Once an instruction is fetched, the next step is to fetch source operands. Source Operand is being fetched by indirect addressing (it can be fetched by any addressing mode, where it’s done by indirect addressing). Register-based operands need not be fetched. Once the opcode is executed, a similar process may be needed to store the result in the main memory. Following micro-operations takes place:

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Step 1: The address field of the instruction is transferred to the MAR. This is used to fetch the address of the operand.

Step 2: The address field of the IR is updated from the MBR. (So that it now contains a direct addressing rather than indirect addressing)

Step 3: The IR is now in the state as if indirect addressing has not occurred.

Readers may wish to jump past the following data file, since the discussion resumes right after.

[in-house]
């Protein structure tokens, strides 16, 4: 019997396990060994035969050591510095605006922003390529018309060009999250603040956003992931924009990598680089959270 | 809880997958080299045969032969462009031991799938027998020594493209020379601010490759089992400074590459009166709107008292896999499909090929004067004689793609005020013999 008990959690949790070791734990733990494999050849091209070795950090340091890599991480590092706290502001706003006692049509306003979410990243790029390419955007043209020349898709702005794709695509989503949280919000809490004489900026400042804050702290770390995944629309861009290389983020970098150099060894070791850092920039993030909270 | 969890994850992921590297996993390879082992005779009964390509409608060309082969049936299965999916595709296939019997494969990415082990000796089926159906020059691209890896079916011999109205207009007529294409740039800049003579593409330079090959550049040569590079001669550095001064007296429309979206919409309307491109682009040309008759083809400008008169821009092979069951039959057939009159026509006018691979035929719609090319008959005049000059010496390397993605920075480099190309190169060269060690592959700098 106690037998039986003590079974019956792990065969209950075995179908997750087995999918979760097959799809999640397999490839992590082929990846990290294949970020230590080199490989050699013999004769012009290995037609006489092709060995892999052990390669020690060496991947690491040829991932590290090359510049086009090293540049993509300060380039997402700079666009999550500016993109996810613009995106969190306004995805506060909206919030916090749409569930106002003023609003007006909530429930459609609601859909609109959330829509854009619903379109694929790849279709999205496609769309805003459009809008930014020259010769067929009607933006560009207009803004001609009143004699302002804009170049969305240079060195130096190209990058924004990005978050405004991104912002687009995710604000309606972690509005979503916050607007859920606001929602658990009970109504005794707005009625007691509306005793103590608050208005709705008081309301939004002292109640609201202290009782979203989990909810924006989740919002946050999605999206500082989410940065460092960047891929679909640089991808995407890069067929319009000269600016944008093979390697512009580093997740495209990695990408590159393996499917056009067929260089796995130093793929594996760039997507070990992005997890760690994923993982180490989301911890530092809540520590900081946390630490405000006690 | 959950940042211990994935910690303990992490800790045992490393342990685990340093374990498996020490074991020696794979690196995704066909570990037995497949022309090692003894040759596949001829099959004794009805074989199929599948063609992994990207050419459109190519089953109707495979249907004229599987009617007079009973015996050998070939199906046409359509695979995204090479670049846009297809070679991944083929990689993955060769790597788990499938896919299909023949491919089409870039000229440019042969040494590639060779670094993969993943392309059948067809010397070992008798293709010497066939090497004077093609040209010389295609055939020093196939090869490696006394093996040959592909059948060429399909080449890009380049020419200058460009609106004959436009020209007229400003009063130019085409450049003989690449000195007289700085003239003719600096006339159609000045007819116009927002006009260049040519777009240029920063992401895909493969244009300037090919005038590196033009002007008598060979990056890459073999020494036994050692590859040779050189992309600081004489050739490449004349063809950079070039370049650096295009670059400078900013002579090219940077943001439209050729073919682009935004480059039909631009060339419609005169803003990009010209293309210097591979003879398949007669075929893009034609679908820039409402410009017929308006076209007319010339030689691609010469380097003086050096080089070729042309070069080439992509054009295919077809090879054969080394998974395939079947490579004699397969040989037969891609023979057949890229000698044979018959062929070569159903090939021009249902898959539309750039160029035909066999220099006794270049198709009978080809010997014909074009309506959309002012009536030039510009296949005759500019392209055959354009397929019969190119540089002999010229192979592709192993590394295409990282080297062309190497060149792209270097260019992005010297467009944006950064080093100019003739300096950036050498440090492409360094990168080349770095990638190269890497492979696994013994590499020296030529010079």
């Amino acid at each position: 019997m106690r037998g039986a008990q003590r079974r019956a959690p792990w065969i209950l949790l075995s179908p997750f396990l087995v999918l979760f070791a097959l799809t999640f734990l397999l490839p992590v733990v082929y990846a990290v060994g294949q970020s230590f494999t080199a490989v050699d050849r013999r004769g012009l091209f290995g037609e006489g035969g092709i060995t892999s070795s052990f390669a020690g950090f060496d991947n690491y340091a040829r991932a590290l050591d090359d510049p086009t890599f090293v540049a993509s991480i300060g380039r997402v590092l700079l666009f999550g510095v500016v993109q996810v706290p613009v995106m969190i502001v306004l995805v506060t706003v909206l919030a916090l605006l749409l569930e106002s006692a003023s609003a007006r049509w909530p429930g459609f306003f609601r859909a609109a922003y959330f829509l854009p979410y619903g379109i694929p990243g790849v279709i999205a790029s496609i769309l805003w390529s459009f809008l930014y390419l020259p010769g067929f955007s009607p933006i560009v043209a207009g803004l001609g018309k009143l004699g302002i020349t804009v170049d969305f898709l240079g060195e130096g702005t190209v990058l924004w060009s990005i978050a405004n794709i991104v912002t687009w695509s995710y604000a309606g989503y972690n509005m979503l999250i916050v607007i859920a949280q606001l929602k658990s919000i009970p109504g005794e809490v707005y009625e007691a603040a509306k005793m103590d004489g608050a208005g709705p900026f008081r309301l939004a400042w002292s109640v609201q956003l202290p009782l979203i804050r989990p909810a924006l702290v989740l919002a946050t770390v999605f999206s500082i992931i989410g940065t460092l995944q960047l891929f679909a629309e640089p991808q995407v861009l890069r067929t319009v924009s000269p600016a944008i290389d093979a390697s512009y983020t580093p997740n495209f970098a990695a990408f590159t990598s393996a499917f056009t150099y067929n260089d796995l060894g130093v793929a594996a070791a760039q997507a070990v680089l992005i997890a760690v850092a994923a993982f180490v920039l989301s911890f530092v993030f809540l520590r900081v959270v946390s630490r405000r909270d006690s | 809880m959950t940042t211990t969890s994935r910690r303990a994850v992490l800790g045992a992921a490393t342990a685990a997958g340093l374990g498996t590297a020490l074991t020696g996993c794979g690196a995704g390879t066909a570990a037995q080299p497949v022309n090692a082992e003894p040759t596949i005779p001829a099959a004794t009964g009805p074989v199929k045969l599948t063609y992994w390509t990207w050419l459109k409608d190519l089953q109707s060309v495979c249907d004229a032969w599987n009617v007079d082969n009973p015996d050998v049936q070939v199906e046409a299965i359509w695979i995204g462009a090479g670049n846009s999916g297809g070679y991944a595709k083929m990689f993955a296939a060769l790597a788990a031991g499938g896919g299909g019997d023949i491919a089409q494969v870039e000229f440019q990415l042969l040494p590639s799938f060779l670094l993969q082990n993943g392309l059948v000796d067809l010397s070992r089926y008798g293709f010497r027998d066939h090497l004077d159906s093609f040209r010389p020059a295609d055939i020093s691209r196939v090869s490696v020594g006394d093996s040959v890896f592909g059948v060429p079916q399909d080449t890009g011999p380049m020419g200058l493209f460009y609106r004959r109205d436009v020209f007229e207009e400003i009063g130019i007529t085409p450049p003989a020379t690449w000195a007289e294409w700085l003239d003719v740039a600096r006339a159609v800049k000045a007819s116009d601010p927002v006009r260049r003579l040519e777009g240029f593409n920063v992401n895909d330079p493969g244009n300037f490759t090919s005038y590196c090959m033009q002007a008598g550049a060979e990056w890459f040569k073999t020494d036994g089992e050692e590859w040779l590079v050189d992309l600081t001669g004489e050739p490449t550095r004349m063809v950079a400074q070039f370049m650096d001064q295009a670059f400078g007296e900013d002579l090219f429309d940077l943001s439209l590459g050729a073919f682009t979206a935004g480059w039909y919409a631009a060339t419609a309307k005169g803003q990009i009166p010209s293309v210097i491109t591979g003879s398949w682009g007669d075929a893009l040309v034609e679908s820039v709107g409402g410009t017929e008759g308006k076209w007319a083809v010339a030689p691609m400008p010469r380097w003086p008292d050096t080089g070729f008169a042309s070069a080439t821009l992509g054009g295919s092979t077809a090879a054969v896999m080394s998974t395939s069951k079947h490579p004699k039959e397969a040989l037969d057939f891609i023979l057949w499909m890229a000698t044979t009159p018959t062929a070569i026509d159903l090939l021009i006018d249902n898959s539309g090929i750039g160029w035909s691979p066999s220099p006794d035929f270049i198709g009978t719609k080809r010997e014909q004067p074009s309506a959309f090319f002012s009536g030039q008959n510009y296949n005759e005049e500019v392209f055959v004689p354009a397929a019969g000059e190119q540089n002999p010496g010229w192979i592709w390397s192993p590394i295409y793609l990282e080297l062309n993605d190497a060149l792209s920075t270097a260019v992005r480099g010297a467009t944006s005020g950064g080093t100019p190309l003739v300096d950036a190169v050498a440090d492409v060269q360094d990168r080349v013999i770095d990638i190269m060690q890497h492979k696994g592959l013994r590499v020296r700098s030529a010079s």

Note: Now IR is ready for the execute cycle, but it skips that cycle for a moment to consider the Interrupt Cycle.

3. The Execute Cycle:

The other three cycles (Fetch, Indirect and Interrupt) are simple and predictable. Each of them requires a simple, small, and fixed sequence of micro-operation. In each case, the same micro-operation is repeated each time around.

The execute Cycle is different from them. Like, for a machine with N different opcodes there are N different sequences of micro-operations that can occur. Let’s take a hypothetical example:

Consider an add instruction:

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Here, this instruction adds the content of location X to register R. Corresponding micro-operation will be:

Control Unit, Control of the Processor, Hardwired Control Unit, Control Unit Inputs and Control Unit Logic, Micro programmed Control Unit, Micro Instructions and Its Types, Architecture of Micro programmed Control Unit, Microinstruction Sequencing, Micro Instruction Execution, Applications of Hardwired and Micro programmed Control Units